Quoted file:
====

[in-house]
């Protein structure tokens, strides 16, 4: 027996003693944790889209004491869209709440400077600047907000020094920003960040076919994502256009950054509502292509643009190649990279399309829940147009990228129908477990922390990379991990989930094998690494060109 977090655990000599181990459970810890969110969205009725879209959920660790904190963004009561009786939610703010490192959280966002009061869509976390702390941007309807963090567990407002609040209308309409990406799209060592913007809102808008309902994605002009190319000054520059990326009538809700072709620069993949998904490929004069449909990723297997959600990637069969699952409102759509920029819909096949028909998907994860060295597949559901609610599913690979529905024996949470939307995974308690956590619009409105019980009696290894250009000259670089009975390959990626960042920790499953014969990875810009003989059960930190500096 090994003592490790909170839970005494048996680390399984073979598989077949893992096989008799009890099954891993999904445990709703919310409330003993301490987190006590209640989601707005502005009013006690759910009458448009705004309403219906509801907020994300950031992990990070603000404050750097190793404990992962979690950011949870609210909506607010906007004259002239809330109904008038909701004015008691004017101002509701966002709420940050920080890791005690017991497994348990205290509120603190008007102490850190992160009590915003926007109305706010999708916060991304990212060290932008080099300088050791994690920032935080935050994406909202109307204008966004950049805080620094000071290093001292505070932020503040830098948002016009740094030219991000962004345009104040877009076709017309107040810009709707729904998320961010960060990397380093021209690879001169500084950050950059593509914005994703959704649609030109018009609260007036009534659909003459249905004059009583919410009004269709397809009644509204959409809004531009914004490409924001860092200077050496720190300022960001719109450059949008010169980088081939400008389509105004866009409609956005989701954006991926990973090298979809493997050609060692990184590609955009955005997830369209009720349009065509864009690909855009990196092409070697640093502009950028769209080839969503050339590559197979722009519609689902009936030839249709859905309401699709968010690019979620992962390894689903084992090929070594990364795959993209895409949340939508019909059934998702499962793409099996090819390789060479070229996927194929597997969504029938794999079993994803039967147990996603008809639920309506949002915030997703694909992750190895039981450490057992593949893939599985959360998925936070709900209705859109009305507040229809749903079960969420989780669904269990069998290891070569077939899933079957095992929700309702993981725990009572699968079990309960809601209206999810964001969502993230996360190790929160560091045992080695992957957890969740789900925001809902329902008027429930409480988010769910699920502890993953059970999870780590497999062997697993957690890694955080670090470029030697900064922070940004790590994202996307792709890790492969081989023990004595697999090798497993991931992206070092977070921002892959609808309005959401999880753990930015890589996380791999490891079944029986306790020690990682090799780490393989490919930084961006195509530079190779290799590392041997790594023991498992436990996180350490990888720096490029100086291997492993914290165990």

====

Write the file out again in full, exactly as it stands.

[in-house]
């Protein structure tokens, strides 16, 4: 027996003693944790889209004491869209709440400077600047907000020094920003960040076919994502256009950054509502292509643009190649990279399309829940147009990228129908477990922390990379991990989930094998690494060109 977090655990000599181990459970810890969110969205009725879209959920660790904190963004009561009786939610703010490192959280966002009061869509976390702390941007309807963090567990407002609040209308309409990406799209060592913007809102808008309902994605002009190319000054520059990326009538809700072709620069993949998904490929004069449909990723297997959600990637069969699952409102759509920029819909096949028909998907994860060295597949559901609610599913690979529905024996949470939307995974308690956590619009409105019980009696290894250009000259670089009975390959990626960042920790499953014969990875810009003989059960930190500096 090994003592490790909170839970005494048996680390399984073979598989077949893992096989008799009890099954891993999904445990709703919310409330003993301490987190006590209640989601707005502005009013006690759910009458448009705004309403219906509801907020994300950031992990990070603000404050750097190793404990992962979690950011949870609210909506607010906007004259002239809330109904008038909701004015008691004017101002509701966002709420940050920080890791005690017991497994348990205290509120603190008007102490850190992160009590915003926007109305706010999708916060991304990212060290932008080099300088050791994690920032935080935050994406909202109307204008966004950049805080620094000071290093001292505070932020503040830098948002016009740094030219991000962004345009104040877009076709017309107040810009709707729904998320961010960060990397380093021209690879001169500084950050950059593509914005994703959704649609030109018009609260007036009534659909003459249905004059009583919410009004269709397809009644509204959409809004531009914004490409924001860092200077050496720190300022960001719109450059949008010169980088081939400008389509105004866009409609956005989701954006991926990973090298979809493997050609060692990184590609955009955005997830369209009720349009065509864009690909855009990196092409070697640093502009950028769209080839969503050339590559197979722009519609689902009936030839249709859905309401699709968010690019979620992962390894689903084992090929070594990364795959993209895409949340939508019909059934998702499962793409099996090819390789060479070229996927194929597997969504029938794999079993994803039967147990996603008809639920309506949002915030997703694909992750190895039981450490057992593949893939599985959360998925936070709900209705859109009305507040229809749903079960969420989780669904269990069998290891070569077939899933079957095992929700309702993981725990009572699968079990309960809601209206999810964001969502993230996360190790929160560091045992080695992957957890969740789900925001809902329902008027429930409480988010769910699920502890993953059970999870780590497999062997697993957690890694955080670090470029030697900064922070940004790590994202996307792709890790492969081989023990004595697999090798497993991931992206070092977070921002892959609808309005959401999880753990930015890589996380791999490891079944029986306790020690990682090799780490393989490919930084961006195509530079190779290799590392041997790594023991498992436990996180350490990888720096490029100086291997492993914290165990």